by Larisa Thomason,
Senior Web Analyst,
If a colored table background looks great, won't an image background really make your table stand out? It might. Colors are relatively reliable across browsers, while browser incompatibility makes table background images more risky than they appear at first glance.
Internet Explorer fully supports background images in tables. Netscape Navigator displays them, but you could be unpleasantly surprised by the result.
A Table Background Image Primer
Developers frequently use colored table backgrounds to add visual impact and interest to Web pages. In forms, background colors that delineate text fields from input fields make the form easier to read and understand.
Of course, color is one way to attract attention, but pictures can be even more effective in enhancing the look and feel of your site. For instance, a site devoted to movies might use popcorn as a table background image.
Both Explorer and the Preview Release 1 of Netscape 6.0 fully support the use of background images if you use the inline style sheet attribute "STYLE". Keep in mind though, even when the full version of Netscape 6.0 is released, it will take years for most Netscape users to upgrade.
Sample Techniques For Background Images
Review the following techniques before you include a table background image on your Web page. Each one will display a background image - and each limits your options in different ways. Your choice should depend on your audience, their browsers, and the table's function.
- Internet Explorer-specific code
- Single cell tables
- STYLE attribute
Internet Explorer-specific Code
At first glance, this is the obvious method. However, use it only if the vast majority of your visitors use Explorer (in a company Intranet, for example). In Netscape, your table display will be a mess. Yes, it will catch the eye - but for the wrong reason.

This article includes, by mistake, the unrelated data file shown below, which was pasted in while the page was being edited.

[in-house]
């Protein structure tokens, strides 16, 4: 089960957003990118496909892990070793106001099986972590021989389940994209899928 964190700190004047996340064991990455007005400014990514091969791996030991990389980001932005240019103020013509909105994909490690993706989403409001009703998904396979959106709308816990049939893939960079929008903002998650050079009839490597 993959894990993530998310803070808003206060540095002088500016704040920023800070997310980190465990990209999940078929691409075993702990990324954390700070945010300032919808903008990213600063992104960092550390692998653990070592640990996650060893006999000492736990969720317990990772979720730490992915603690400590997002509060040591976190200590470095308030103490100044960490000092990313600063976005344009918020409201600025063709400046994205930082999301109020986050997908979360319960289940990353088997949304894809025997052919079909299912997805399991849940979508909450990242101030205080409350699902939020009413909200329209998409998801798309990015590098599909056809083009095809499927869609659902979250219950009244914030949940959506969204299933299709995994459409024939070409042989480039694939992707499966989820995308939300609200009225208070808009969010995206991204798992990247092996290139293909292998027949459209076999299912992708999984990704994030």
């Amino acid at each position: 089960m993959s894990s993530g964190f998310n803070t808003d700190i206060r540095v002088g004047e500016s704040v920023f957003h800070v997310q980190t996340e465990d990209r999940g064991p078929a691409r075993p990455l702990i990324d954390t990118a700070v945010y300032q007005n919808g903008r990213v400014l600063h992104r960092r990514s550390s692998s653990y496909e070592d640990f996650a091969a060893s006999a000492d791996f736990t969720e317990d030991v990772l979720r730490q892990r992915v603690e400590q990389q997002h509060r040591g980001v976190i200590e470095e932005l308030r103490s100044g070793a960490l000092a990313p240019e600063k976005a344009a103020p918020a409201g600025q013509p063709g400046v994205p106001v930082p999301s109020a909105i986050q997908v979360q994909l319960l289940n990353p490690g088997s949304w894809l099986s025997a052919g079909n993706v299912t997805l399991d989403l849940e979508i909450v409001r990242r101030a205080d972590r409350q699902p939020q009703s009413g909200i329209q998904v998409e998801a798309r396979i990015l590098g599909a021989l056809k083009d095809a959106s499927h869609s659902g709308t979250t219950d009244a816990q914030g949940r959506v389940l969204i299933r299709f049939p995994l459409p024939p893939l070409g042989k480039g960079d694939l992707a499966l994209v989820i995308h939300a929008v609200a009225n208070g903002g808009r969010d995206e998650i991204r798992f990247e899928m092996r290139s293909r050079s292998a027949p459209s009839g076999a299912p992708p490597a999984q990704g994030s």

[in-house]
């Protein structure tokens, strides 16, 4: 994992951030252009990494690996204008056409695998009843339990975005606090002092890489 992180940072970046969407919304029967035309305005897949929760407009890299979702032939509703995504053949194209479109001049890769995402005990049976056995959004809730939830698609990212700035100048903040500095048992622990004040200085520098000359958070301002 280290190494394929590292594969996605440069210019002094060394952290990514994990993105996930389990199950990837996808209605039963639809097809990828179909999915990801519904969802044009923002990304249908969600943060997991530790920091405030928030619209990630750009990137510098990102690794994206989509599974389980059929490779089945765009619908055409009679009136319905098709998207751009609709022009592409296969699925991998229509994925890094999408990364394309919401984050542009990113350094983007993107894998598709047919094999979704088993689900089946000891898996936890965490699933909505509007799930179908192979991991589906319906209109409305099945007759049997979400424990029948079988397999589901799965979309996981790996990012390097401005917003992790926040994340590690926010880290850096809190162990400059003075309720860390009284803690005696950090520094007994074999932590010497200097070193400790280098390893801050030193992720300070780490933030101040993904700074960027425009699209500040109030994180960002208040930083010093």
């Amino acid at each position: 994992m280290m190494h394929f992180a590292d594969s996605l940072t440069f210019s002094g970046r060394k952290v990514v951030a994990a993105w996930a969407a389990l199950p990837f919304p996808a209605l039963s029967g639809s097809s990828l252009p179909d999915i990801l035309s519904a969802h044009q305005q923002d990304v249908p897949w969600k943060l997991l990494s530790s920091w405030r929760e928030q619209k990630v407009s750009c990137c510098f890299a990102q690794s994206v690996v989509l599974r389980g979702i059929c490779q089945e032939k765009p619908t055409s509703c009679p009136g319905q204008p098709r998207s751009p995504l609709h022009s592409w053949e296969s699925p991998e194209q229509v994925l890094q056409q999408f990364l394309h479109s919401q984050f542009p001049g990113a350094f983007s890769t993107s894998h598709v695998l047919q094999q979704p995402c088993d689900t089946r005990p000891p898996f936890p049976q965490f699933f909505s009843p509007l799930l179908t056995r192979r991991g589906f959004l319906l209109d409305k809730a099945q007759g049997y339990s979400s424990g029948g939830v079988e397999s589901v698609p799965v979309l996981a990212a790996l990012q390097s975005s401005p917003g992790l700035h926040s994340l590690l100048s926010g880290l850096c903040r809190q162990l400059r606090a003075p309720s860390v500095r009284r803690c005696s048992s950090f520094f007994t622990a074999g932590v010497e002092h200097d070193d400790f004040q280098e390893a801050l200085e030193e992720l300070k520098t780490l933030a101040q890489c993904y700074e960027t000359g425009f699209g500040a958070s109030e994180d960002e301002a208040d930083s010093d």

<TABLE BORDER="0" CELLSPACING="0" WIDTH="50%"
- Explorer displays the image as you expect - a single background picture. NOTE: Explorer will tile the image if the width and height of your table exceeds the size of the image.
- Netscape displays the image inside each separate field of the table. If your table definition includes 4 columns and 5 rows, then the same slice of your image will repeat 20 times (once in each field).
The difference is striking.
The Single-Cell Table Option
You CAN work around the Netscape problem described above by creating a table with only one row and one column. However, without TD & TR tags, the browser decides how to display the table's content. The table background looks fine, but Explorer and Netscape rarely display the content consistently. If your table contains a lot of text or FORM elements, the unreliable display can make your layout look very confusing to visitors.
Note: The obvious solution at first seems to be nested tables: nest a multi-cell table inside a single-cell table that has a background image attached. Unfortunately, in Netscape, the nested table inherits the background image from the single-cell table and displays the image in each individual cell.
The STYLE Attribute Is A Better Option
There is a partial solution: use the STYLE attribute to include your table background image. The image will display perfectly in Explorer and Netscape 6.0 - without confusing Netscape versions 4.x and below.
STYLE is an inline style attribute that is tied to this specific TABLE element only. Browsers that don't recognize CSS commands will ignore it in the table and still display the rest of the page as you expect.
<TABLE BORDER="2" CELLSPACING="0" WIDTH="50%"
2 ridge #800000">
- Explorer displays the image and tiles it if the table is larger than the image.
- Netscape 4.x and below ignores the image completely, but still displays the table contents as you have them defined.
- Netscape 6.0 displays the image and tiles it if the table is larger than the image.
Consider Using Background Colors Instead
Table background colors are your most reliable option until the vast majority of your visitors use either Explorer or Netscape 6.0. Colors load more quickly and display more consistently across browsers. Base your decision on your site's design and expected audience - and remember to ALWAYS test your site in multiple browsers (and browser versions) before you post it!